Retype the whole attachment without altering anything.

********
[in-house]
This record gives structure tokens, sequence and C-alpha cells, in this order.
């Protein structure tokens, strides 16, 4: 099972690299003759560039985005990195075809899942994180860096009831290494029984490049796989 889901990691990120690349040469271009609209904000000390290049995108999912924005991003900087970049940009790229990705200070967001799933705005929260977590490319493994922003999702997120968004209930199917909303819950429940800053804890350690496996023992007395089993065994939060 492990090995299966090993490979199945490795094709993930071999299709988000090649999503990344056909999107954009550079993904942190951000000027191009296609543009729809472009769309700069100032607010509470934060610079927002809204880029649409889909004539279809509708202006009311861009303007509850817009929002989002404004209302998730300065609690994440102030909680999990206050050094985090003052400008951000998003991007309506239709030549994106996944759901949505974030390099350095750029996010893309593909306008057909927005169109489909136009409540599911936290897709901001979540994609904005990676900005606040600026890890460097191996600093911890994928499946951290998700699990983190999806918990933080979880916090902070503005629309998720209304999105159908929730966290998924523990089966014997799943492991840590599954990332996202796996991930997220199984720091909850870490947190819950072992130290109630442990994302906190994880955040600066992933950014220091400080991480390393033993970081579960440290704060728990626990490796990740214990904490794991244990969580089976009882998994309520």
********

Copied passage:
[in-house]
This record gives structure tokens, sequence and C-alpha cells, in this order.
């Protein structure tokens, strides 16, 4: 099972690299003759560039985005990195075809899942994180860096009831290494029984490049796989 889901990691990120690349040469271009609209904000000390290049995108999912924005991003900087970049940009790229990705200070967001799933705005929260977590490319493994922003999702997120968004209930199917909303819950429940800053804890350690496996023992007395089993065994939060 492990090995299966090993490979199945490795094709993930071999299709988000090649999503990344056909999107954009550079993904942190951000000027191009296609543009729809472009769309700069100032607010509470934060610079927002809204880029649409889909004539279809509708202006009311861009303007509850817009929002989002404004209302998730300065609690994440102030909680999990206050050094985090003052400008951000998003991007309506239709030549994106996944759901949505974030390099350095750029996010893309593909306008057909927005169109489909136009409540599911936290897709901001979540994609904005990676900005606040600026890890460097191996600093911890994928499946951290998700699990983190999806918990933080979880916090902070503005629309998720209304999105159908929730966290998924523990089966014997799943492991840590599954990332996202796996991930997220199984720091909850870490947190819950072992130290109630442990994302906190994880955040600066992933950014220091400080991480390393033993970081579960440290704060728990626990490796990740214990904490794991244990969580089976009882998994309520």